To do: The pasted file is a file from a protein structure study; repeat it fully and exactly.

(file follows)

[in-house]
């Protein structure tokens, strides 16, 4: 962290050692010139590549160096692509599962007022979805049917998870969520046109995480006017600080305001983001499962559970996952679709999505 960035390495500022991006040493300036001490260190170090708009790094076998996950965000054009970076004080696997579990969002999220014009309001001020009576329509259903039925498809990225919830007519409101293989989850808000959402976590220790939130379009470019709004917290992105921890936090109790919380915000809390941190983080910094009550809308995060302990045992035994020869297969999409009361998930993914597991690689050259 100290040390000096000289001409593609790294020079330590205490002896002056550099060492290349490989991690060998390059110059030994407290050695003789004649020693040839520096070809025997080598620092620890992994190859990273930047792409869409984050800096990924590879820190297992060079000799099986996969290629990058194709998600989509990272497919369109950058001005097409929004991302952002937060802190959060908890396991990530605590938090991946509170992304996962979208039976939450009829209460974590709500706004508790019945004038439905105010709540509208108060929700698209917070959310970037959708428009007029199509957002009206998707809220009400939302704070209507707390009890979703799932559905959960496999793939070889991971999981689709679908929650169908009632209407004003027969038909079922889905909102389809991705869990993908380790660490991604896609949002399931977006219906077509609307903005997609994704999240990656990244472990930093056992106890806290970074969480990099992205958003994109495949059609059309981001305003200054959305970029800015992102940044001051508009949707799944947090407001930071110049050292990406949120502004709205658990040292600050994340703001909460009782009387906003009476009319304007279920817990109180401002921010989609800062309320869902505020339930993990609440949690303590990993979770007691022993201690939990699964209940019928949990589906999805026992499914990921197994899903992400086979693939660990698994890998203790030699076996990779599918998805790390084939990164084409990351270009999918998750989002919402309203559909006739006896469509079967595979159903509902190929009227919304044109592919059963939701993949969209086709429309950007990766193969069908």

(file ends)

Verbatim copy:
[in-house]
């Protein structure tokens, strides 16, 4: 962290050692010139590549160096692509599962007022979805049917998870969520046109995480006017600080305001983001499962559970996952679709999505 960035390495500022991006040493300036001490260190170090708009790094076998996950965000054009970076004080696997579990969002999220014009309001001020009576329509259903039925498809990225919830007519409101293989989850808000959402976590220790939130379009470019709004917290992105921890936090109790919380915000809390941190983080910094009550809308995060302990045992035994020869297969999409009361998930993914597991690689050259 100290040390000096000289001409593609790294020079330590205490002896002056550099060492290349490989991690060998390059110059030994407290050695003789004649020693040839520096070809025997080598620092620890992994190859990273930047792409869409984050800096990924590879820190297992060079000799099986996969290629990058194709998600989509990272497919369109950058001005097409929004991302952002937060802190959060908890396991990530605590938090991946509170992304996962979208039976939450009829209460974590709500706004508790019945004038439905105010709540509208108060929700698209917070959310970037959708428009007029199509957002009206998707809220009400939302704070209507707390009890979703799932559905959960496999793939070889991971999981689709679908929650169908009632209407004003027969038909079922889905909102389809991705869990993908380790660490991604896609949002399931977006219906077509609307903005997609994704999240990656990244472990930093056992106890806290970074969480990099992205958003994109495949059609059309981001305003200054959305970029800015992102940044001051508009949707799944947090407001930071110049050292990406949120502004709205658990040292600050994340703001909460009782009387906003009476009319304007279920817990109180401002921010989609800062309320869902505020339930993990609440949690303590990993979770007691022993201690939990699964209940019928949990589906999805026992499914990921197994899903992400086979693939660990698994890998203790030699076996990779599918998805790390084939990164084409990351270009999918998750989002919402309203559909006739006896469509079967595979159903509902190929009227919304044109592919059963939701993949969209086709429309950007990766193969069908």